“Residential aged care facilities will look nothing like they do today.

“We need to fund the change and reform the system.

“…Systematic reform is important. The cogs that work the system must be realigned.”

Tags: choice, cs-and-hisc-making-a-difference-conference, cshisc, disadvantaged-older-adults, pc, productivity-commission, robert-fitzgerald,

3 thoughts on “The wages warning

  1. It never seems to amaze me that when a profession or industry seeks a pay rise, it always come with the same old chesnut…pay rises will cause a loss of services and the increased costs will be passed onto the user therefore creating a reduction in access to services. Why is it that workers in aged care aren’t entitled to a decent living wage and why should this reduce access to adequate, appropriate professional care for the aged? I will tell you why – because somebody has to make a profit, it’s all about dollars and how many of these can be squeezed out of aged persons who are looking for what they deserve in the way of quality care in their final years. It’s their final years, so lets make what we can and if the aged care workers want increased wages, we will just cut back on care. I am just 62 with a chronic illness and multiple comorbidities; our aged care services are a disgrace and I hope that I have passed over before I need to be a recipient of it.

  2. I believe Robert Fitzgerald is correct in his prediction regarding a higher level of wages for the aged care sector. At present those employed in the sector sit at the bottom of the food chain for healthcare workers.

    Remuneration, and therefore cost control will become problematic for aged care operators as they face the labour demands of an economy driven by the high wages of the mining sector and growth from other sectors as the global economy rebounds from its recent woes. At the same time all other costs will also rise on the back of rising wages.

    Allied to providing consumers with choice, where they pay for added value, is their perception of value. A key factor contributing to consumer perception is the level of training provided to carers and nursing staff. Often when providers look to trim costs, staff training and development is the first item they look to trim. This can lead to perceptions of poor care and value by the aged and their families at a time when the cost of care is increasing. When this occurs the door opens to others who have creative ideas on how to provide care and can lead to increased competition.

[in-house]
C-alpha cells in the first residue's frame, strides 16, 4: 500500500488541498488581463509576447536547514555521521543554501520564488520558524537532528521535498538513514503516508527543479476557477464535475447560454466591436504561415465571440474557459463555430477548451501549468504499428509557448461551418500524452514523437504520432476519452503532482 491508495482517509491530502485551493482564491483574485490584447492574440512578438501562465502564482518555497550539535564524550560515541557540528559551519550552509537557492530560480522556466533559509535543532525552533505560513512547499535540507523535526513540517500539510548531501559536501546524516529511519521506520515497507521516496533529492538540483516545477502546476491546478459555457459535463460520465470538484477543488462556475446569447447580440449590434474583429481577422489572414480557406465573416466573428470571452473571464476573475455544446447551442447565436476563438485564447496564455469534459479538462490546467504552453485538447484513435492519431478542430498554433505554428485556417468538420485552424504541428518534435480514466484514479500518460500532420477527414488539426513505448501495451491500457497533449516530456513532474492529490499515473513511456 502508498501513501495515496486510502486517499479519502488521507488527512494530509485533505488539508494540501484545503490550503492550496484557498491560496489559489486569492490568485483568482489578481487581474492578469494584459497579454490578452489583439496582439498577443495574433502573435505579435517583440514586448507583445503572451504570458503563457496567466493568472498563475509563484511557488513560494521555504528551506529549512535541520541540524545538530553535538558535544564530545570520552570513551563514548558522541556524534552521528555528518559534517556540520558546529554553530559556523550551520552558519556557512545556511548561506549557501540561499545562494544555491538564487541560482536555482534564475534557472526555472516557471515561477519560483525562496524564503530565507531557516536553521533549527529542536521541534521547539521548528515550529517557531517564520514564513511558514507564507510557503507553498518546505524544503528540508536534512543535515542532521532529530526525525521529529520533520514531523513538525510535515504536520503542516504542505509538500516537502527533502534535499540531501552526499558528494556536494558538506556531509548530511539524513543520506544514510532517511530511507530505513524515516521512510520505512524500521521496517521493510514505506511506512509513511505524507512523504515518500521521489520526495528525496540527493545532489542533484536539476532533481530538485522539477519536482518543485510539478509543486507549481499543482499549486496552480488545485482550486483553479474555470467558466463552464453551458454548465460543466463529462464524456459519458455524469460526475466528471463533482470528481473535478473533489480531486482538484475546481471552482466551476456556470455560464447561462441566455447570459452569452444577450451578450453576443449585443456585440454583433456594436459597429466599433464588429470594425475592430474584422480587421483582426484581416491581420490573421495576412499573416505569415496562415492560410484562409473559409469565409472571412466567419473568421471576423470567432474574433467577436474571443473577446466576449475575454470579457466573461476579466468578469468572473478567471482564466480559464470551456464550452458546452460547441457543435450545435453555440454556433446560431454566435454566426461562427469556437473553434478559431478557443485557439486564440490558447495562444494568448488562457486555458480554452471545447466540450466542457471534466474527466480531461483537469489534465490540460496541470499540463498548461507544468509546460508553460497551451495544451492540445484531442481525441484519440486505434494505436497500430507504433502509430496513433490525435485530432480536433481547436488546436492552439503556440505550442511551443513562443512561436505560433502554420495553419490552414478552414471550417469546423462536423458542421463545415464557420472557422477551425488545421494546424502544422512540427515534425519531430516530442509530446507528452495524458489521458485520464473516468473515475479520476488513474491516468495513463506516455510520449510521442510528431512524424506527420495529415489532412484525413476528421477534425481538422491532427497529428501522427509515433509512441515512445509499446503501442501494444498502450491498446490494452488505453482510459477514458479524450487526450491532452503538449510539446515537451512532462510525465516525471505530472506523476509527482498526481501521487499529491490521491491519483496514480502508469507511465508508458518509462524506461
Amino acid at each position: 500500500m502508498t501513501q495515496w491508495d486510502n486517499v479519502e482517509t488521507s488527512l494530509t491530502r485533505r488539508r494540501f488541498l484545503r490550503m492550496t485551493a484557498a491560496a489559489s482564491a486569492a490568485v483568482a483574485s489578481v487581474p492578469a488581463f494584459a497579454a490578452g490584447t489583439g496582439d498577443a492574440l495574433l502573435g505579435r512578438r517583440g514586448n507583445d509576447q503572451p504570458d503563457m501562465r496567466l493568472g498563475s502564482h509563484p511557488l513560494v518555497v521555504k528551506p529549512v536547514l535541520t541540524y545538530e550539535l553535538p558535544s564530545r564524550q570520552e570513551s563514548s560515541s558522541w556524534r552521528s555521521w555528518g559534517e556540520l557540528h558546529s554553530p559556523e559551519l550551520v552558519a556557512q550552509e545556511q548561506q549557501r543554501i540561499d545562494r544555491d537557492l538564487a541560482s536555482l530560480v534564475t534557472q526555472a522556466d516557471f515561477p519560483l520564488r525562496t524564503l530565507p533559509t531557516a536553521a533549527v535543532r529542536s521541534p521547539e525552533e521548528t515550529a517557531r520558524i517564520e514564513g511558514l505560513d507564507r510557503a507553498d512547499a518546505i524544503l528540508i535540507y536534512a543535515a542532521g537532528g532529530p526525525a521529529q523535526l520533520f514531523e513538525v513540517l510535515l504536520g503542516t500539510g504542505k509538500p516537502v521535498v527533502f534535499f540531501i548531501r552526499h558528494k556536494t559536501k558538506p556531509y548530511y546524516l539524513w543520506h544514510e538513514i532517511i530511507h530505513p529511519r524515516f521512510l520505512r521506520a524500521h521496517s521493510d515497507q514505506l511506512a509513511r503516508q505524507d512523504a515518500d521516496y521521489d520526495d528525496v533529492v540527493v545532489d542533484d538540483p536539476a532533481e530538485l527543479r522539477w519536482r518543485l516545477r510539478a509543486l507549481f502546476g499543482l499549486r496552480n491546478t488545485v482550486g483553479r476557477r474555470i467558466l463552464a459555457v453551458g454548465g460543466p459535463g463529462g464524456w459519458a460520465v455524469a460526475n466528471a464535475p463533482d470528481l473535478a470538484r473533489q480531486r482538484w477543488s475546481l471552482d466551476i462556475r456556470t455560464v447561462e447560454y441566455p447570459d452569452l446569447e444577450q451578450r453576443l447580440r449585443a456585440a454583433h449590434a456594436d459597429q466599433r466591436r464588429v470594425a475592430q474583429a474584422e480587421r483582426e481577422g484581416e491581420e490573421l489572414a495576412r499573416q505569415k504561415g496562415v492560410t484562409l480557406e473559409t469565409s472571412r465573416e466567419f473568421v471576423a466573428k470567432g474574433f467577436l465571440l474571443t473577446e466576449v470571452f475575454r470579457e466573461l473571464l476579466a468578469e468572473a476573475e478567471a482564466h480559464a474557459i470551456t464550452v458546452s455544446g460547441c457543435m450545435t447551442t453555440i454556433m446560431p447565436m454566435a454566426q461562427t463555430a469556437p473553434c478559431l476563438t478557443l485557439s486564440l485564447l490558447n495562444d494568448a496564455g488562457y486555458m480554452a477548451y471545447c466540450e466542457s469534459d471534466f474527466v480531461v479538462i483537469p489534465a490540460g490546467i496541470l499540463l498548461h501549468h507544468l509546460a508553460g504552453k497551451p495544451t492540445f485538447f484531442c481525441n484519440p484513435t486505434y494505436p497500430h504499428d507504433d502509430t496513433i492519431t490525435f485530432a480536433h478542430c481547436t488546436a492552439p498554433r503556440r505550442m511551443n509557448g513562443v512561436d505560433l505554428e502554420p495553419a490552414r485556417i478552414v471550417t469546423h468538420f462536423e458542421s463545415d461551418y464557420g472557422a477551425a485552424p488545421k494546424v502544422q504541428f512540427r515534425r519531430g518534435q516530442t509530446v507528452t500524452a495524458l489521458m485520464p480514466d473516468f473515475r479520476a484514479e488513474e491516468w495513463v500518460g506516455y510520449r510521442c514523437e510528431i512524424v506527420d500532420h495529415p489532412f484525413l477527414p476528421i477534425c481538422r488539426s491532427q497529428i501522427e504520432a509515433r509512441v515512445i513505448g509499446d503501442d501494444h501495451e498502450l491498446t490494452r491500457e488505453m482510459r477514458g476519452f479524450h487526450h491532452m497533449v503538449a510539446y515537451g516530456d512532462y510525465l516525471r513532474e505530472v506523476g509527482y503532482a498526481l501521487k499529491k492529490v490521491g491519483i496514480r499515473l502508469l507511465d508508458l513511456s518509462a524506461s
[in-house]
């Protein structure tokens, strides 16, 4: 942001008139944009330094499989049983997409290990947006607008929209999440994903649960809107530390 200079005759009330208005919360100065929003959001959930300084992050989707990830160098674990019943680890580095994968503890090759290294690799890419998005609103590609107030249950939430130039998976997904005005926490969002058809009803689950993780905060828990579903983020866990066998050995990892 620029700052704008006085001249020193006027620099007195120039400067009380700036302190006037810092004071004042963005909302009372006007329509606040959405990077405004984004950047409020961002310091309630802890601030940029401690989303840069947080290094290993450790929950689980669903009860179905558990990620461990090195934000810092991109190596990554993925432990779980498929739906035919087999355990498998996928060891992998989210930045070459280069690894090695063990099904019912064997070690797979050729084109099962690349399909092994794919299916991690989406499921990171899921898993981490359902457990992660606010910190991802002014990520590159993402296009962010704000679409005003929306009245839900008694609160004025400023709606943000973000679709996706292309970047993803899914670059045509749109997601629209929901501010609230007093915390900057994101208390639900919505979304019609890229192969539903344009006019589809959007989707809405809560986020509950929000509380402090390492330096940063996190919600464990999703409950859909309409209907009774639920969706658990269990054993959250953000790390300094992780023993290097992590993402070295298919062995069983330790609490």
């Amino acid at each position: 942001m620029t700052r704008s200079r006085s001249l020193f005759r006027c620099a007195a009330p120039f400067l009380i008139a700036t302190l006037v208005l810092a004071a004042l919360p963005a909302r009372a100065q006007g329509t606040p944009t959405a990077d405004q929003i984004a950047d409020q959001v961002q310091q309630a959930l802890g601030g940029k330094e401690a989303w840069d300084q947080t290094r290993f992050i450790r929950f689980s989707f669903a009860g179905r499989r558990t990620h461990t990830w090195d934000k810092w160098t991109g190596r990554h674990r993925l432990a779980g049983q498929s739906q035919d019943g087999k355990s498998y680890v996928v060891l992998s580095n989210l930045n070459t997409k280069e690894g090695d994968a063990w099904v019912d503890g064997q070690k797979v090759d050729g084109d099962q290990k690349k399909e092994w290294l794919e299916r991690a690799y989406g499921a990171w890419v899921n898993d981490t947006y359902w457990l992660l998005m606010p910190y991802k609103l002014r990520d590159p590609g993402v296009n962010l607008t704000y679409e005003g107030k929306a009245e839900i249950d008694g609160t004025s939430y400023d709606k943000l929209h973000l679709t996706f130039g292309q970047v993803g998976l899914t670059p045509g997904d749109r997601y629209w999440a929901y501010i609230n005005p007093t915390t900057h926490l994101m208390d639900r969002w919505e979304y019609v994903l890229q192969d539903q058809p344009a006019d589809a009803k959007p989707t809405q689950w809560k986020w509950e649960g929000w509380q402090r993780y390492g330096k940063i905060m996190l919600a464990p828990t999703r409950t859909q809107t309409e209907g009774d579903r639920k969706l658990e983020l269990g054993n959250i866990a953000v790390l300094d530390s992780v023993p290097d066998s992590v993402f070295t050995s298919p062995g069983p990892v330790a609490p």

It is less expensive to retain good people than it is to recruit someone with equal experience and knowledge. Each employee is different and has different needs. It is important managers make time to understand individual employee needs. In this way creative solutions can be developed to retain the best people. Treating all carers as if they were cast from the same mould is likely to result in higher turnover.

    Govermnents are able to restruction the macro aspects of aged care and enable the sector to operate in a more viable manner. It is up to individual managers to focus upon the micro, or internal aspects of resource allocation and cost minimisation.

  3. It never fails to amaze me!!! A pay increase for those who more than deserve and yep, then there is the loss!! Of course the loss will be to those who are vulnerable and in need of being cared for..

Leave a Reply

Your email address will not be published. Required fields are marked *